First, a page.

#52weeksofnaturepoetry, Poetry

Not Just A Vampire’s Friend – Week 48 #52weeksofnaturepoetry (Fundraising for RSPB)

Cult classics feature their likenesses

in every other scene,

encouraging rumours of blood-thirsty beings

partial

to sinking their teeth into human veins.

And while, yes, Vampire bats do exist,

they’re native

to Central and South America:

weighing just two ounces,

their subtle feeding habits

don’t even disturb their prey.

Now, swing your attention

to (the often overcast) British skies,

and listen as I tell you

of the wonderous night-time furry fliers

woodlands and old buildings

readily hide.

Microbats, they’re dubbed,

as on the whole, they are rather small.

Don’t be fooled into thinking

they’re a single species, however,

for the term encompasses seventeen families,

diverse in every way –

from ear length to where they roost,

nose shape, and fur colour, too.

(And for those of you concerned,

they’re insectivores, all.)

Echolocation, that mystical-seeming skill —

with it, they navigate

the all-important hedgerow paths

between sheltered sleeping quarters

to feeding grounds,

where they zoom, zoom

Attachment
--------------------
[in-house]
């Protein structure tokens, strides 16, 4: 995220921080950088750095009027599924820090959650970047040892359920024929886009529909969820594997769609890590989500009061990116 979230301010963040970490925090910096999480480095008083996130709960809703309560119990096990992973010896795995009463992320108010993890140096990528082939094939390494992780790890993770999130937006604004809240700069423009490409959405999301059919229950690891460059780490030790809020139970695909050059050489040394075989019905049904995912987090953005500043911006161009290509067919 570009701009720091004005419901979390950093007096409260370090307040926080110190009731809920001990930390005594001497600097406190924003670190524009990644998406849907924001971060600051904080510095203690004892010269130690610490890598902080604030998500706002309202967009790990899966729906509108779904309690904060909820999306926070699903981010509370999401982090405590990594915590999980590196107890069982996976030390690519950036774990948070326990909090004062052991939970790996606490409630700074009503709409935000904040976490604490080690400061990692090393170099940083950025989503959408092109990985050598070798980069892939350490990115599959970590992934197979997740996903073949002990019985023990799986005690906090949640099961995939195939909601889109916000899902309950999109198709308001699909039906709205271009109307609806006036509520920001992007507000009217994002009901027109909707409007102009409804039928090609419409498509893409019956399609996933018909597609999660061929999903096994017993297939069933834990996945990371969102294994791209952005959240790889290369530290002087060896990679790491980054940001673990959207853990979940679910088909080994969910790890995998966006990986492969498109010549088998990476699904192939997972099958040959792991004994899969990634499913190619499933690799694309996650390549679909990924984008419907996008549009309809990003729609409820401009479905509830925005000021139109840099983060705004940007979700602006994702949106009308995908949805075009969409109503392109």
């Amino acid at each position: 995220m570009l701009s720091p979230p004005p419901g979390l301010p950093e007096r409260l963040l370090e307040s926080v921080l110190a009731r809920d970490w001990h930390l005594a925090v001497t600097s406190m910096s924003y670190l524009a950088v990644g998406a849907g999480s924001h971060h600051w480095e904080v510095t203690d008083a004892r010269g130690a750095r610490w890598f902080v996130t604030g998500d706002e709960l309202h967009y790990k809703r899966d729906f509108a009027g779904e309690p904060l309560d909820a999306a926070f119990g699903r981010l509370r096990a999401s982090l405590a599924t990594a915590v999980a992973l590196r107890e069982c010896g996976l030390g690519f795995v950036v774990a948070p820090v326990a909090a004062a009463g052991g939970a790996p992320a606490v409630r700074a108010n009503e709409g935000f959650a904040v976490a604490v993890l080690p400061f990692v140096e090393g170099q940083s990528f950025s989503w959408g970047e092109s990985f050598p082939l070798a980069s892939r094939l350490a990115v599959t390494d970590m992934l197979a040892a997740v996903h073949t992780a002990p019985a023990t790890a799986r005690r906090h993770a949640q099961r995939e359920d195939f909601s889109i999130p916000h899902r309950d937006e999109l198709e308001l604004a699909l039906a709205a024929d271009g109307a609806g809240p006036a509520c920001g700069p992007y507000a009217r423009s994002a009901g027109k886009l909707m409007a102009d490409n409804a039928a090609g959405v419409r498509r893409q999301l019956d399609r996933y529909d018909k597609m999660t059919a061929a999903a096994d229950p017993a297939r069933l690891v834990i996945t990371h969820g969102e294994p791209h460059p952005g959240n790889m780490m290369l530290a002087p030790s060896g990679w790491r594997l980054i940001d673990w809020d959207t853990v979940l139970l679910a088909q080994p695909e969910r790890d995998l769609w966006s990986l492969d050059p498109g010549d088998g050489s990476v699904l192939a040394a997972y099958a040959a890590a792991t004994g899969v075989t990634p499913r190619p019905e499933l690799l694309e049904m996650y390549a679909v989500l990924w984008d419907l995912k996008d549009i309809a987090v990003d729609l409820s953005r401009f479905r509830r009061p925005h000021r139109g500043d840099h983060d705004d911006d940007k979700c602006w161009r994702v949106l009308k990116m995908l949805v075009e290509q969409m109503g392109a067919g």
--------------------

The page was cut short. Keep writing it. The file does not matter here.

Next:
to snap up flies, moths and gnats.

Yet threats lurk everywhere,

sometimes in the shape

of a misinformed homeowner,

fearing wires and woodwork

will be gnawed.

Forced awake and shunted out

during hibernation,

precious energy reserves deplete

until the bats

can go on no more.

This poem is part of a project I’m doing to raise money for the RSPB, a UK wildlife conservation and protection charity. If you’d like to help, please share this poem to encourage others to take joy in nature, and if you have the time and means to donate, you can do so here. Let’s help keep our wildlife wild!

#52weeksofnaturepoetry, Poetry

Pine Marten – Week 47 #52weeksofnaturepoetry (Fundraising for wildlife charity RSPB)

Cream bib, dark coffee face and fur;

initially, you might murmur, ‘Stoat.’

After all, martens are scarce now, rare.

Mainly lying low in Scotland,

favouring highlands

where their natural habitat remains;

once they boomed

well past its borders.

Look again, hone your focus, take note:

cat-like features and size,

bushy tail,

how comfortably it climbs trees!

(And leaves sweet-smelling, coiled scats,

blue in summer from bilberries.)

Curious, independent, nimble.

A social being?

Not so much, unless it’s time

to partner up.

But the season isn’t yet right

for yowling on the evening air.

Its stomach calls for food,

and to that it must attend.

There it goes, popping

from its resting spot

(snug tree cavities are wonderfully comfortable,

don’t you know?),

and wanders through the hectares

of rich forest

it’s claimed its own.

On the menu? Small mammals.

So beware those semi-retractable claws,

little ones!

A cuddly face masks our hunter’s prowess.

Underestimation

often leads to dinner.

This poem is part of a project I’m doing to raise money for the RSPB, a UK wildlife conservation and protection charity. If you’d like to help, please share this poem to encourage others to take joy in nature, and if you have the time and means to donate, you can do so here. Let’s help keep our wildlife wild!